What? Even Jeffrey Gundlach is turning bearish on treasuries? Shiver me timbers! If we had a single cent for every time the bull markets in JGB's and US treasuries have been prematurely declared to have expired by a sheer endless parade of experts, we'd have bought the entire US by now and used it as decoration for our front lawn.

Let us see: the ten-year note yield is at 2.35% at the time of writing, and a veritable herd of bond bears is suddenly crawling out of the woodwork? Color us unconvinced. Just because stock prices have risen for a few months, nothing has really changed fundamentally. Europe remains in as critical a condition as before. The probability of a US recession happening this year remains quite high. China has just created a fresh growth scare as well (more on this in a follow-up post).

As our readers know, we don't like government bonds as an investment vehicle for a number of reasons – chiefly due to the fact that the income one derives from them is obtained by coercion instead of voluntary exchanges in the marketplace.

However, this does not mean that we have no opinion on the market's trend. As to that, please wake us up when the big bad bear has really arrived. As the long-term chart of the 30-year bond depicted below shows, there could be quite a big correction in prices before the trend is actually in danger. Moreover, the cumulative net cash flows into the bearish Rydex Juno fund (which shorts treasury bonds) are currently higher by a factor of 11.5 than the cumulative cash flows into the Rydex long bond '1.2 times' strategy fund. Bond bears lost no time whatsoever to jump aboard the shorting train, as the cash flows into the Juno fund have jumped by more than 30% since the beginning of the year.

There is certainly room for treasuries to fall (and yields to rise) further in the short term – there could be a brief bounce as equity markets correct, followed by a new leg down in bond prices. That should create sufficiently oversold conditions to allow for the bull market to resume. Speculators are currently net short t-note futures, but their position is not yet at an extreme. We think it will get closer to such an extreme before the market actually turns up again. While we agree with Bill Fleckenstein and others that there will eventually be a 'funding crisis', i.e., a fiscal crisis in the US, we think we are still years away from that point (obviously we may be forced to reevaluate this view depending on future developments).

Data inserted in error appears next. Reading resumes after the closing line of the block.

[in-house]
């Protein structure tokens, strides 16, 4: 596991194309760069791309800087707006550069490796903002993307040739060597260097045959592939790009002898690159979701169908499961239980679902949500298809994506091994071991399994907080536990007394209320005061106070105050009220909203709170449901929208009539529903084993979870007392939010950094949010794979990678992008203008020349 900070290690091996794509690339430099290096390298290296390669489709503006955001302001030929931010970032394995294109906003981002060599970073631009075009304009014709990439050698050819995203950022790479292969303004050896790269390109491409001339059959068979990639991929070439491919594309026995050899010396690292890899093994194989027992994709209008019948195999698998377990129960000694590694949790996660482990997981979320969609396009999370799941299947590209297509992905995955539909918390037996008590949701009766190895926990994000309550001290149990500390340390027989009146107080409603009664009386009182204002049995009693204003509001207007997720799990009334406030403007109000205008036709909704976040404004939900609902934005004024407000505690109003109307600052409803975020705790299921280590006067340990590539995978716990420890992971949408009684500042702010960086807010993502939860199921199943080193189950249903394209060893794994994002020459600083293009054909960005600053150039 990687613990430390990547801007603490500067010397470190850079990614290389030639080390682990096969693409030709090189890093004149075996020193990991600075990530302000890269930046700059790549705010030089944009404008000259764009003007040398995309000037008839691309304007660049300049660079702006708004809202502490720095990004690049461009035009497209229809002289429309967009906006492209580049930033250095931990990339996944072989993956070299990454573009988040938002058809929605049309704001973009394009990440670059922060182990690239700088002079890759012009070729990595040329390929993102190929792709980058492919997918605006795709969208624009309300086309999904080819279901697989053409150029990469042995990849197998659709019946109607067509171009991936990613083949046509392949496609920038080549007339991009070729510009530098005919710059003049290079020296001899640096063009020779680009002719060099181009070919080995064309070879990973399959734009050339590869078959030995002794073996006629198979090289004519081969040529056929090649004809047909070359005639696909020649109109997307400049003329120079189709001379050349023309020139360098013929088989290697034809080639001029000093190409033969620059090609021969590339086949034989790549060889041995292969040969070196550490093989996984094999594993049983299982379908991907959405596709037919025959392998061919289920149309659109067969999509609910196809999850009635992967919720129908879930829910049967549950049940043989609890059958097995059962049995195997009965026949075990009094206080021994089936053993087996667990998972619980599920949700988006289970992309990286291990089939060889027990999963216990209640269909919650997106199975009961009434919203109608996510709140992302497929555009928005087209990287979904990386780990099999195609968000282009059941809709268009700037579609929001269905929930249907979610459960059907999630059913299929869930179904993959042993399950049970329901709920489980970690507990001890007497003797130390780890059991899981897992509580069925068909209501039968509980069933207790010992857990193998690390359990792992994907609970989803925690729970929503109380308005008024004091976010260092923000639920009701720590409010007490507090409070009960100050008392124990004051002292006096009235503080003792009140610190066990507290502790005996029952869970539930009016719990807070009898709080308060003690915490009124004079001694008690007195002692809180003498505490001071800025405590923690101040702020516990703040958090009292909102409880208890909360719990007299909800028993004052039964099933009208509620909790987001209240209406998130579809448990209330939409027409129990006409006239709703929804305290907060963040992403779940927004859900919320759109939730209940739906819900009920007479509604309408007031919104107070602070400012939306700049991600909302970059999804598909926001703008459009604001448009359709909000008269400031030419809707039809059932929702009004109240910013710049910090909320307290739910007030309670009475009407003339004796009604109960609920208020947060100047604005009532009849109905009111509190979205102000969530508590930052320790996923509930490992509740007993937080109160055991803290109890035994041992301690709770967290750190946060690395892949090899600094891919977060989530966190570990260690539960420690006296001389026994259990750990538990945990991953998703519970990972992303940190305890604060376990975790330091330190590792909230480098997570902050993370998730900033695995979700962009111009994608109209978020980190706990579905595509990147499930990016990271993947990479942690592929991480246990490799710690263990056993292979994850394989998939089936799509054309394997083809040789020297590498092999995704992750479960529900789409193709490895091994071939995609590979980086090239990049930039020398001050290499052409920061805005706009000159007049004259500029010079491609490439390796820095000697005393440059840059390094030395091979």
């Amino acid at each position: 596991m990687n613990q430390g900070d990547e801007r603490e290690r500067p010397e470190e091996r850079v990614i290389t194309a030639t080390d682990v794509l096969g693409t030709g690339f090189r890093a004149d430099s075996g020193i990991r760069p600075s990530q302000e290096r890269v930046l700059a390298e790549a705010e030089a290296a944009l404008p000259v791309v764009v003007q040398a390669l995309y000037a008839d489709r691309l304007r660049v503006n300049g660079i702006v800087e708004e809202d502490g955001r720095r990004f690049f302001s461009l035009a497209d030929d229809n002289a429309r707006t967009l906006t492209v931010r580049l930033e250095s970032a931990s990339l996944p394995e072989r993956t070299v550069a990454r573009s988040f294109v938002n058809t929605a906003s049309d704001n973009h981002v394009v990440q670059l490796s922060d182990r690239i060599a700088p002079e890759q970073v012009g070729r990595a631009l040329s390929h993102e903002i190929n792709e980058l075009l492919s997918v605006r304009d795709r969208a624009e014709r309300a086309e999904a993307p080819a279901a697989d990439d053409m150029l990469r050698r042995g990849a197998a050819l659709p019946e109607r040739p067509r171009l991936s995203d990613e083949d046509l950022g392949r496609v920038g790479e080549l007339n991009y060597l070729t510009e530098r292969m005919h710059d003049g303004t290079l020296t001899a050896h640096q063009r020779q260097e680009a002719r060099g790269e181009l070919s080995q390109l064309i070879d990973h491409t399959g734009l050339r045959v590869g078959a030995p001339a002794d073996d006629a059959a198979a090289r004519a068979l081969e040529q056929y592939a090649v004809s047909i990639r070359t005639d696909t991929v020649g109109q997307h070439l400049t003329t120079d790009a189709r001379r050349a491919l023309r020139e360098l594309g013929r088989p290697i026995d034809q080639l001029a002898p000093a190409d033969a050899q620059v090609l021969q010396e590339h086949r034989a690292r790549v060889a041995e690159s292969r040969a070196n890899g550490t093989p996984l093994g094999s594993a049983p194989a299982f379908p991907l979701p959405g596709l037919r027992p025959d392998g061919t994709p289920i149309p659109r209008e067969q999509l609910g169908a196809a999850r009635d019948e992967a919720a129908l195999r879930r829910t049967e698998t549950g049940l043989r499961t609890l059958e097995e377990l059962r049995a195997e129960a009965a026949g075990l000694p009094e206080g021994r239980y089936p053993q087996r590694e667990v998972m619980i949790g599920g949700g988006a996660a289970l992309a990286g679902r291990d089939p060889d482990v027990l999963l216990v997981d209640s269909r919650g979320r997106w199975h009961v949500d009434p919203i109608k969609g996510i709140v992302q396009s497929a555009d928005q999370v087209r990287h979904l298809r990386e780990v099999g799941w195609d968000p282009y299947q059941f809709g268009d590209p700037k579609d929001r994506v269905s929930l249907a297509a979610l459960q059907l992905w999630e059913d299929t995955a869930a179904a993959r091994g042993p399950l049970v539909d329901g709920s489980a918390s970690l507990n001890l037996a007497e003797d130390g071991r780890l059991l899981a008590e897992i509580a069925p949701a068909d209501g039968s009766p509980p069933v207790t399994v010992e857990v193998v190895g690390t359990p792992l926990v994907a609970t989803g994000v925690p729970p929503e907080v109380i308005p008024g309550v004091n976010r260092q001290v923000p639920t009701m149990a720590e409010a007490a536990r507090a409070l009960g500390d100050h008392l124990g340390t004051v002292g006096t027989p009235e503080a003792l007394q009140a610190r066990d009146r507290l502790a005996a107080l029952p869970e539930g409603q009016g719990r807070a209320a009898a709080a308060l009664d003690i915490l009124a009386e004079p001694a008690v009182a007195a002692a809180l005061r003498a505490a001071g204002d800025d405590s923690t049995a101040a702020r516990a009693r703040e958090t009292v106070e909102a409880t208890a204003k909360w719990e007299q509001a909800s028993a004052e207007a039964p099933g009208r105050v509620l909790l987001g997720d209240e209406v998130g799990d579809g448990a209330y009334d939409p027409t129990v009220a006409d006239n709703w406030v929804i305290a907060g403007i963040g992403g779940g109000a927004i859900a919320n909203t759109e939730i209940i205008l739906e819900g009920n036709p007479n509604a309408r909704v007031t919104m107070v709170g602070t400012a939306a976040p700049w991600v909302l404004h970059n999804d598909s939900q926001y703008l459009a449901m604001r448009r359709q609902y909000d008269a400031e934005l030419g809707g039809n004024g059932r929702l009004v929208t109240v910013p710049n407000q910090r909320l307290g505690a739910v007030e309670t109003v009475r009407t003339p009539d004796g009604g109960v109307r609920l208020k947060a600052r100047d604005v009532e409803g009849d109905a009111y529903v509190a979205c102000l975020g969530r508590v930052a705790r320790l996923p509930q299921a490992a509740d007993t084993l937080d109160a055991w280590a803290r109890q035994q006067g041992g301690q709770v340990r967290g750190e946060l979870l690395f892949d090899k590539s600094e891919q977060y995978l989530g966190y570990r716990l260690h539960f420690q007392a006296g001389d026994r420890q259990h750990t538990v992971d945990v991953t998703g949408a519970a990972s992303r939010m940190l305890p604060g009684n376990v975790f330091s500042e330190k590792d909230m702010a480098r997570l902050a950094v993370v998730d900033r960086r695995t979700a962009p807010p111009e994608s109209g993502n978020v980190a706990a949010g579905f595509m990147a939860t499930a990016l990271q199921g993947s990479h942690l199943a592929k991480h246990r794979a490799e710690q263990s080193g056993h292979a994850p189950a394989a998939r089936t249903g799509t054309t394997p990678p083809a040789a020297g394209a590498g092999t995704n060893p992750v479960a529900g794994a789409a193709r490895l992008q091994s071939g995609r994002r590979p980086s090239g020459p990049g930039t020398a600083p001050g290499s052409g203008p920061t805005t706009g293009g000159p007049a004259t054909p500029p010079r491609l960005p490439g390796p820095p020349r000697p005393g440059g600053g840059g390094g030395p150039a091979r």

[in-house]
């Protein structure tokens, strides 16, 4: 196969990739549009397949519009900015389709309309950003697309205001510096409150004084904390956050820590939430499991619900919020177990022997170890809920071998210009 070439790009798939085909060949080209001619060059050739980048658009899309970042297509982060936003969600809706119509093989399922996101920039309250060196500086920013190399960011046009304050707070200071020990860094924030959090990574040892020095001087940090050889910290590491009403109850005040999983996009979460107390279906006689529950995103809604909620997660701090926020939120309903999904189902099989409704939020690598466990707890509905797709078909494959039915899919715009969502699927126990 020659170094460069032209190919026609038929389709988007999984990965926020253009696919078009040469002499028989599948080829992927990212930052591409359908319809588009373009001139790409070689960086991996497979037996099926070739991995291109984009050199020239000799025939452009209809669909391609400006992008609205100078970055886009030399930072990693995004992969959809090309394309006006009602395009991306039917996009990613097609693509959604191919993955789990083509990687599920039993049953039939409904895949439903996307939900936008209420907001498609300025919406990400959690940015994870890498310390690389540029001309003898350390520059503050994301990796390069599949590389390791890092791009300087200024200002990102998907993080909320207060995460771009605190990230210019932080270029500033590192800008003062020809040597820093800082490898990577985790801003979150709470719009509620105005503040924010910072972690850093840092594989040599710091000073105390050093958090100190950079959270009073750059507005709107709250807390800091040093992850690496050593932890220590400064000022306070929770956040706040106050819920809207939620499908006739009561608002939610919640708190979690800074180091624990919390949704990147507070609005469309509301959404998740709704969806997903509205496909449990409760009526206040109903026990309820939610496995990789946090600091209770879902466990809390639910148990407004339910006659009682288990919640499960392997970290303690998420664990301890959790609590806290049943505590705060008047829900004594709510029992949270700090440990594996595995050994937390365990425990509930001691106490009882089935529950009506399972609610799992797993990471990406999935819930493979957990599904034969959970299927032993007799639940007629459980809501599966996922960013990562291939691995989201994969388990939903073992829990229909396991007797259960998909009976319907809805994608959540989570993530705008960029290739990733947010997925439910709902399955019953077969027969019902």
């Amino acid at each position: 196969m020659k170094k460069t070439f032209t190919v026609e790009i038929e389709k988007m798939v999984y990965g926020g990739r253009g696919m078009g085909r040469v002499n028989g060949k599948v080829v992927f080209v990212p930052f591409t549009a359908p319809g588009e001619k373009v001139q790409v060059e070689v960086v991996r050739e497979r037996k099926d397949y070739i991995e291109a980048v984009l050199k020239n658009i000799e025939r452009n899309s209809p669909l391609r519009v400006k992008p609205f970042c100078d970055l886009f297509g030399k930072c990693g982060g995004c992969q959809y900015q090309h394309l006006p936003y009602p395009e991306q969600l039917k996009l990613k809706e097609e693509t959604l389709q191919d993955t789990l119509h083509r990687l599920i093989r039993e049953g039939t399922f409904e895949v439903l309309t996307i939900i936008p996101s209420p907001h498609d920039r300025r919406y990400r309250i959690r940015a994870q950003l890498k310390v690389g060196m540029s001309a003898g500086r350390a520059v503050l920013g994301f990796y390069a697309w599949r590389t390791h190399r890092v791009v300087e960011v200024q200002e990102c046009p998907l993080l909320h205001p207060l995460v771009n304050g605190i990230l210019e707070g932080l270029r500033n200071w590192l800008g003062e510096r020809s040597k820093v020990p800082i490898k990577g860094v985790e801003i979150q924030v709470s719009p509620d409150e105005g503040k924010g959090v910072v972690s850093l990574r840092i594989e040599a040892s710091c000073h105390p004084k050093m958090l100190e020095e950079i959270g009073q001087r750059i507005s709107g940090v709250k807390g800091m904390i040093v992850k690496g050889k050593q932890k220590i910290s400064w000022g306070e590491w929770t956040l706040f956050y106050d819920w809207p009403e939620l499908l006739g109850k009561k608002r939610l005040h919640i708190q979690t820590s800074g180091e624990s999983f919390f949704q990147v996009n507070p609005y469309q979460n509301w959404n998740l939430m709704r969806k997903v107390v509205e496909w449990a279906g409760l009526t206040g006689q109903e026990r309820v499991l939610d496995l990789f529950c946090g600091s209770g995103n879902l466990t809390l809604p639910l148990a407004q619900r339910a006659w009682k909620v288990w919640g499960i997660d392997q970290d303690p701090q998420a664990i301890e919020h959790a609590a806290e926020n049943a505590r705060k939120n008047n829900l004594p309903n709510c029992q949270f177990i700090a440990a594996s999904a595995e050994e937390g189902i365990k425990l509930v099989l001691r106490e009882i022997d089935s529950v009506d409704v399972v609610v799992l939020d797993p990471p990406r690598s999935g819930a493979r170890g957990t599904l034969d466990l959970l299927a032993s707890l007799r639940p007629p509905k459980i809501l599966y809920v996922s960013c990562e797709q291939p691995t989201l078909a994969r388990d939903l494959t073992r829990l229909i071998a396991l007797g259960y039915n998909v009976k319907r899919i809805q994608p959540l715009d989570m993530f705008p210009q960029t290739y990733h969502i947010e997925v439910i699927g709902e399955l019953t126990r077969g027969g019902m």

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Above is the 30 year T-bond price and yield since 1980. It will take a big price decline to endanger the long term uptrend.

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Above is a weekly chart of the 10 year t-note yield. The recent fast move higher has brought bond bears out of the woodwork. Yields are now at a first level of resistance, but this could easily be broken in coming weeks. However, we would not expect to see much more than a test of the downward sloping long-term channel.

It is a bit surprising to us that an increase in the t-note yield from 1.90% to 2.35% has created so much anecdotal bearish sentiment. We don't think that when the actual long-term turn in the bond market finally comes, it will be advertised that well. It seems far more likely that it will sneak up on people who by the time will have become quite complacent about bonds, similar to the secular upturn in US yields that began in 1942. The JGB market looks actually 'riper', as people have indeed become quite complacent about it. Japan is also quite likely to experience a fiscal crisis sooner than the US, as its public debt situation is already quite stretched, to put it mildly.

Charts by: Decisionpoint, StockCharts, HSBC